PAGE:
Don't even think about taking a cellphone into the York County Judicial Center.
The rules are crystal clear that cellphones and other electronic devices able to record images or sounds are not allowed inside.
But the rule regarding such devices in district judge courtrooms is a little murky.
Each district judge decides whether to allow cellphones inside his or her courtroom, according to the York County Rules of Judicial Administration.
A court official said there are no plans to ban cellphones from all district judge courtrooms in the county, despite recent allegations that a teen used a cellphone during a preliminary hearing to photograph a confidential police informant, who police say became a target in a murder-for-hire plot.
"I wouldn't say one incident would cause it (the policy) to be changed," said Thomas Roberts, the county's deputy court administrator, adding the policy is always under review.
There's not a statewide ban on cellphones in common pleas or district judge courtrooms, leaving each county to decide the matter, said Art Heinz, spokesman for the Pennsylvania Office of Court Administration.
The incident: State police allege Toby Allen Hess, 18, of 1950 Hoff Road in North Codorus Township, secretly photographed the unnamed informant during the May 9 preliminary hearing for his father, Gregory Allen Hess.
Police say Gregory Hess was behind a prior murder-for-hire plot that targeted his wife's lover.
Following the hearing, Toby Hess told his father he took the pictures, police said.
While in York County Prison, Gregory Hess approached an inmate, offering him $15,000 to kill the informant to be identified using the photographs, police say.
The elder Hess, who was free on $10 million bail, and his son were arrested last week. Gregory Hess, 46, also of 1950 Hoff Road, is charged with a second count of solicitation of criminal homicide stemming from the most recent incident.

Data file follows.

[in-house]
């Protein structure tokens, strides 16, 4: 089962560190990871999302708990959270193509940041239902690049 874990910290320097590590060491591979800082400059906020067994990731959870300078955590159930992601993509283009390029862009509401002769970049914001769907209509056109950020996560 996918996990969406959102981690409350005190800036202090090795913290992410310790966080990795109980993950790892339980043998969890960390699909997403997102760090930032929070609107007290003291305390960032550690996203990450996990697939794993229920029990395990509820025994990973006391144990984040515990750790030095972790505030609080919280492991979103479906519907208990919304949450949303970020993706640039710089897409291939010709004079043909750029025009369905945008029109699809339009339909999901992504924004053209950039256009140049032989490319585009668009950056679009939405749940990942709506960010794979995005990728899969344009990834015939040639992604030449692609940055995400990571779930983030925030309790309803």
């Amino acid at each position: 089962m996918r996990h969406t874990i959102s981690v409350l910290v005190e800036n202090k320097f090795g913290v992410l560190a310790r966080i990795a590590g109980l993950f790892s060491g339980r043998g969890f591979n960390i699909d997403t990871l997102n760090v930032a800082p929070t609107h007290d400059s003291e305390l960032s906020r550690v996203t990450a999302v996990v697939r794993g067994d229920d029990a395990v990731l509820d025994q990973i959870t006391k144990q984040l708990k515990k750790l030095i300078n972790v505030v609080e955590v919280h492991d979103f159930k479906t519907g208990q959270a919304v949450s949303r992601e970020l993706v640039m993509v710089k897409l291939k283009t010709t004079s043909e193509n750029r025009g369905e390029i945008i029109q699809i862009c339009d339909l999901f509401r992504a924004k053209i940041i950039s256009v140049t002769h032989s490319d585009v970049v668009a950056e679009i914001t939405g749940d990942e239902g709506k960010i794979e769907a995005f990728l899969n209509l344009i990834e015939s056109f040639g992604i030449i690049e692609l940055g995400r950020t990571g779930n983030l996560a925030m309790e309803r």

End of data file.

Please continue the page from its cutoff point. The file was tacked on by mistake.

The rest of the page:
He was denied bail and is back in prison.
Toby Hess, charged with intimidation of a witness, is free on $250,000 bail.
Toby Hess admitted to taking the pictures, telling investigators that he "made a big mistake by keeping the photo," according to his charging documents.
Unaware: District Judge Richard Martin II, who was on the bench for the hearing, said he didn't know the photographs were being taken.
"If I was aware someone was taking photographs, I would have stopped it," he said.
Though cellphones aren't banned statewide, taking photographs inside any courtroom in the state is, Heinz said.
There are, however, some exceptions, such as during ceremonies, like weddings, and some hearings, like non-criminal ones.
Heinz said the state Supreme Court creates rules for the state's court system and could disallow cellphones from all courtrooms. However, there are no plans to do so.
Judges can confiscate cellphones if they cause an interruption during proceedings.
"I think it's clear ... if it's some sort of disruption, the court has every right to take the cellphone," he said.
Bans: At least one district judge in York County doesn't allow cellphones in his courtroom.
Even though he doesn't have to, Judge John H. Fishel said he banned the phones to adhere to the same rules the York County Court of Common Pleas follows.
"If you can't use (a cellphone in a courtroom), you shouldn't have it," he said.
In York County, attorneys, first responders and county employees are allowed to have cellphones in courtrooms and additional exceptions to the rule can be made.
Fishel added the alleged incident involving Toby Hess is an example of what could happen when cellphones are allowed in courtrooms.
"I understand the rights of the public. It (the court system) should be open," Fishel said.
But there are some instances when the devices could intimidate witnesses or victims. For example, Fishel said victims of sex offenses might be leery of coming forward to report crimes for fear someone could use a cellphone to take a picture during a hearing.
"In this day and age (of social media), people and witnesses can easily be intimidated," he said.
If the ban would include the district courtrooms, it could be difficult to enforce. Unlike the York County Judicial Center, there aren't metal detectors in district court, Martin said.
However, those caught with a cellphone could be charged with contempt of court, Fishel said.
With the issue still at the discretion of each district judge, Martin said he's not going to make a knee-jerk decision.
"I want to hear the evidence first then make a decision," he said. "You can't make that kind of decision without the evidence."
— Reach Greg Gross at firstname.lastname@example.org.